MINISTRY OF BASIC EDUCATION, ARTS AND CULTURE

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Query: The Police must seriously investigate and get to the bottom of those allegations of corporal punishment at the school in Oshikoto Region. We cannot have our children subjected to such a thing.

Query: Education inspector of Omuthiya in Oshikoto Region, we are not happy with certain teachers at Omuthiya Iipundi who beat, bully, punish our children. There is a pregnant teacher who hits the pupils on the hand with one of those big rulers. Inspector, stop the cruelty to our children before they drop out of school.

Query: I do not know why teachers are beating us! Please Minister of Education, Arts and Culture, you have to do something. Some of us do not go to school, because we are afraid of being beaten.

Response: The Namibian government in line with the Constitution of the Republic of Namibia prohibits the application of corporal punishment. The Education Act also prohibits the application of corporal punishment towards any learner by a staff member while performing their duty as teachers. On corporal punishment inflicted on learners, the Education Act 2001 (56) (1) stipulates that: ‘A teacher or any other person employed at a State school or hostel, or private school or hostel, commits misconduct if such teacher or person, in the performance of his or her official duties imposes or administers corporal punishment upon a learner, or causes corporal punishment to be imposed or administered upon a learner. Please inform the school management and/or principal of any cases of corporal punishment at the school.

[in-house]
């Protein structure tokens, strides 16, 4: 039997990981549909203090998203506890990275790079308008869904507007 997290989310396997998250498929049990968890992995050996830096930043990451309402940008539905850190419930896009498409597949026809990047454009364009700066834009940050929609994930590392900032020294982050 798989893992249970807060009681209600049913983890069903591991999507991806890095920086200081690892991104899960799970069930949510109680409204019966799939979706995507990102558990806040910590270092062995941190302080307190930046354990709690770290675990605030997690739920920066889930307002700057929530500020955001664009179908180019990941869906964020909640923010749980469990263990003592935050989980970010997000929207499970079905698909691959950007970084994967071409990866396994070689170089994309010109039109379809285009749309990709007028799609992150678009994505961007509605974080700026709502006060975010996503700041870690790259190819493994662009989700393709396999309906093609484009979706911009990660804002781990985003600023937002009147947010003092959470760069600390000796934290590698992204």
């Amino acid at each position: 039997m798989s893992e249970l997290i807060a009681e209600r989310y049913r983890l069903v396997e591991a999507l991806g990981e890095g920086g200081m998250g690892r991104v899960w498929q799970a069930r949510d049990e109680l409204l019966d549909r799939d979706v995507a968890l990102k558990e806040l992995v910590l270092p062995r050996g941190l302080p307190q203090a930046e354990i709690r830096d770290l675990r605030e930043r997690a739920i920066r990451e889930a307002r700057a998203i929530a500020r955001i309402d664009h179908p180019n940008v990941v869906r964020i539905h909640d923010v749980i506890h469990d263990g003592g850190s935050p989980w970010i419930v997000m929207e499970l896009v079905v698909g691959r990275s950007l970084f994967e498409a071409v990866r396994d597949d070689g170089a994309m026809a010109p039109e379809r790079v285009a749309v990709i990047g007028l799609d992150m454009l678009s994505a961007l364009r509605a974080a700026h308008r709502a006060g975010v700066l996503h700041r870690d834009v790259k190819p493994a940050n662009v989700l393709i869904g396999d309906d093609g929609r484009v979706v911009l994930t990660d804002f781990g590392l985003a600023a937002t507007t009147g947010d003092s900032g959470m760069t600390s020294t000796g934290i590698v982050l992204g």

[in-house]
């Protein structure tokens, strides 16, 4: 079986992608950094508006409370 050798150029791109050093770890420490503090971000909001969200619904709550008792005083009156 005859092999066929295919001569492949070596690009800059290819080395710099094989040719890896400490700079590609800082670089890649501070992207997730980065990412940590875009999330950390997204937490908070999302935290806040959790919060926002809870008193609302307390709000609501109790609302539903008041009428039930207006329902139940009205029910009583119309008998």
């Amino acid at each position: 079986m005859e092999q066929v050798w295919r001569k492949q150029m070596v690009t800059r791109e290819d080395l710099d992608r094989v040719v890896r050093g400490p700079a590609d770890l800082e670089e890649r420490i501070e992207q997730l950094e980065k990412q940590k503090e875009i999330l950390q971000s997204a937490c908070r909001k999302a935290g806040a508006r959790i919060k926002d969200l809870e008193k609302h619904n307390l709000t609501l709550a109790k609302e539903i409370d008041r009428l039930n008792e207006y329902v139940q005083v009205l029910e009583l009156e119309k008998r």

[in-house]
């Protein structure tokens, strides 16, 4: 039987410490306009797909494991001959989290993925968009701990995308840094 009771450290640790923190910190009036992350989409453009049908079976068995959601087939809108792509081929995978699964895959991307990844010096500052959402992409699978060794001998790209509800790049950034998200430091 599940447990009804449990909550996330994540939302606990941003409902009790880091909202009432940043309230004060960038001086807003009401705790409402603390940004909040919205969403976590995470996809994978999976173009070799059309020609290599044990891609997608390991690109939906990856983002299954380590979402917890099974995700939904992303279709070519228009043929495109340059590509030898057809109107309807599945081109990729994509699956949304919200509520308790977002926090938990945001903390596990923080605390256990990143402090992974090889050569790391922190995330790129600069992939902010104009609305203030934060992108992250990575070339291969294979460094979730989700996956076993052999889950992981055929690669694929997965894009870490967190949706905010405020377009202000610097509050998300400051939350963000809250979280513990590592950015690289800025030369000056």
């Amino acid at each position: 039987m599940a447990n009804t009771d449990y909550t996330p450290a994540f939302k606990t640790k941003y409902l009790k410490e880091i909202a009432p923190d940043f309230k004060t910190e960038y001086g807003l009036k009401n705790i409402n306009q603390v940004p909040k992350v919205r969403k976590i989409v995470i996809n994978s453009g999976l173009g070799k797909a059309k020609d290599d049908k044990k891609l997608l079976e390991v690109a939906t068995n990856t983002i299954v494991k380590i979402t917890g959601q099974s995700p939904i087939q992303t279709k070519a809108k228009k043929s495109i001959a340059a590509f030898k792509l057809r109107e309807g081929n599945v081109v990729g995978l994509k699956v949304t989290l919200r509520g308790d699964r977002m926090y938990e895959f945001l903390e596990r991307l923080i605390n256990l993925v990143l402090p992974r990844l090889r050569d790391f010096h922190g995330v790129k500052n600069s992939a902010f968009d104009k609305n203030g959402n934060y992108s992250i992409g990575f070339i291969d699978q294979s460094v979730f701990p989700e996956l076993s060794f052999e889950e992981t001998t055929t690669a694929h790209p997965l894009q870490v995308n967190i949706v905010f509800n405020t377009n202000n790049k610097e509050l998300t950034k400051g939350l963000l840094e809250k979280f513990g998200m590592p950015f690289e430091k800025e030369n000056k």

Query: Forcing our children to do mathematics is not right, because not all of the people are blessed with that ability. Even some of the ministers did not choose mathematics during their school days.

Response: Namibia aims to become a knowledge-based economy. In order to achieve this the Namibian education system needs to improve the quality output of the education and training sector and prioritise subjects that provide a base for developing the most required human resource shortages. All these subjects require mathematics as a pre-requisite.

Currently, mathematics is compulsory for all learners from Grade 1 to 12. In the Curriculum for Basic Education (2010) the ministry adhered to Cabinet directives, together with ETSIP to make mathematics as a compulsory subject up to Grade 12. Mathematics in schools is provided at three different levels – core, extended and higher level. Both core and extended fall under the NSSC Ordinary Level Certificate and NSSC Higher Level Certificate. What will be compulsory to all learners would be the core level, which is a basic form of mathematics.

Query: I don’t know whether I should raise this issue with the president or the minister of education, arts and culture. Schools have been turned into maternity wards and the number is increasing every month. Pregnant girls are allowed at the schools until they are due, so this seems to give fellow learners the impression it’s cool to get pregnant while at school.